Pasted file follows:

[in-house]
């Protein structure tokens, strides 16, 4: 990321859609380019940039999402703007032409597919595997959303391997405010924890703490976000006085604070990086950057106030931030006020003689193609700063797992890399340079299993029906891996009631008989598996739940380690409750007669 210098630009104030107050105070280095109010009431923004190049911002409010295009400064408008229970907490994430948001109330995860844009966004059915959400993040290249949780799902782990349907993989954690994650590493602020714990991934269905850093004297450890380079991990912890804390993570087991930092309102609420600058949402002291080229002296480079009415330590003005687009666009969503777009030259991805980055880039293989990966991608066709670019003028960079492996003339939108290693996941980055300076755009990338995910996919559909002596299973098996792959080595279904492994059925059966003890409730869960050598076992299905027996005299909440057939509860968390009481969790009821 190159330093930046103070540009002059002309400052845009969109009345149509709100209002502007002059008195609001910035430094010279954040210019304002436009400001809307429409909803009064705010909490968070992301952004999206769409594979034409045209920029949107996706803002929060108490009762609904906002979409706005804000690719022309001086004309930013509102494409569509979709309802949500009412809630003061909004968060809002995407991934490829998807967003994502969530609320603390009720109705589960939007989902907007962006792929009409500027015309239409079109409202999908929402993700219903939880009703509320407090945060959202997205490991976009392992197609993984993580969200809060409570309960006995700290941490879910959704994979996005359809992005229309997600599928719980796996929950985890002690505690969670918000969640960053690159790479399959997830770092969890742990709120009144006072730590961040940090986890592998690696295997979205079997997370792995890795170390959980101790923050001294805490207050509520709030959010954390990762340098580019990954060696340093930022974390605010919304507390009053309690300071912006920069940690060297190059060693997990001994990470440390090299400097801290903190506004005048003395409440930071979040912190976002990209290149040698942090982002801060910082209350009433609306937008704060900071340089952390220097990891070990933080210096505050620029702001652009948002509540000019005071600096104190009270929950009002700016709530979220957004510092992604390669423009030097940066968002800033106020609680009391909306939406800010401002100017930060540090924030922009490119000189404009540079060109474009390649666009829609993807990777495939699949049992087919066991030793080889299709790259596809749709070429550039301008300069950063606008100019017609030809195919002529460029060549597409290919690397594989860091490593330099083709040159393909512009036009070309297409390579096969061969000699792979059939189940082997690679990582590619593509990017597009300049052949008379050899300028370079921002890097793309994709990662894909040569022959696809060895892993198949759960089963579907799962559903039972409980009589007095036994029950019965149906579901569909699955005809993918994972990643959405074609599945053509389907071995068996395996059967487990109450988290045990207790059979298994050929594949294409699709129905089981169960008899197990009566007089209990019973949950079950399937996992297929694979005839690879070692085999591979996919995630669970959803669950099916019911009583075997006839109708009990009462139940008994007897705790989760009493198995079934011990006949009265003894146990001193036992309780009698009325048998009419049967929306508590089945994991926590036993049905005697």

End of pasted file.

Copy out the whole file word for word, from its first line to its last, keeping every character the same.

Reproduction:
[in-house]
């Protein structure tokens, strides 16, 4: 990321859609380019940039999402703007032409597919595997959303391997405010924890703490976000006085604070990086950057106030931030006020003689193609700063797992890399340079299993029906891996009631008989598996739940380690409750007669 210098630009104030107050105070280095109010009431923004190049911002409010295009400064408008229970907490994430948001109330995860844009966004059915959400993040290249949780799902782990349907993989954690994650590493602020714990991934269905850093004297450890380079991990912890804390993570087991930092309102609420600058949402002291080229002296480079009415330590003005687009666009969503777009030259991805980055880039293989990966991608066709670019003028960079492996003339939108290693996941980055300076755009990338995910996919559909002596299973098996792959080595279904492994059925059966003890409730869960050598076992299905027996005299909440057939509860968390009481969790009821 190159330093930046103070540009002059002309400052845009969109009345149509709100209002502007002059008195609001910035430094010279954040210019304002436009400001809307429409909803009064705010909490968070992301952004999206769409594979034409045209920029949107996706803002929060108490009762609904906002979409706005804000690719022309001086004309930013509102494409569509979709309802949500009412809630003061909004968060809002995407991934490829998807967003994502969530609320603390009720109705589960939007989902907007962006792929009409500027015309239409079109409202999908929402993700219903939880009703509320407090945060959202997205490991976009392992197609993984993580969200809060409570309960006995700290941490879910959704994979996005359809992005229309997600599928719980796996929950985890002690505690969670918000969640960053690159790479399959997830770092969890742990709120009144006072730590961040940090986890592998690696295997979205079997997370792995890795170390959980101790923050001294805490207050509520709030959010954390990762340098580019990954060696340093930022974390605010919304507390009053309690300071912006920069940690060297190059060693997990001994990470440390090299400097801290903190506004005048003395409440930071979040912190976002990209290149040698942090982002801060910082209350009433609306937008704060900071340089952390220097990891070990933080210096505050620029702001652009948002509540000019005071600096104190009270929950009002700016709530979220957004510092992604390669423009030097940066968002800033106020609680009391909306939406800010401002100017930060540090924030922009490119000189404009540079060109474009390649666009829609993807990777495939699949049992087919066991030793080889299709790259596809749709070429550039301008300069950063606008100019017609030809195919002529460029060549597409290919690397594989860091490593330099083709040159393909512009036009070309297409390579096969061969000699792979059939189940082997690679990582590619593509990017597009300049052949008379050899300028370079921002890097793309994709990662894909040569022959696809060895892993198949759960089963579907799962559903039972409980009589007095036994029950019965149906579901569909699955005809993918994972990643959405074609599945053509389907071995068996395996059967487990109450988290045990207790059979298994050929594949294409699709129905089981169960008899197990009566007089209990019973949950079950399937996992297929694979005839690879070692085999591979996919995630669970959803669950099916019911009583075997006839109708009990009462139940008994007897705790989760009493198995079934011990006949009265003894146990001193036992309780009698009325048998009419049967929306508590089945994991926590036993049905005697």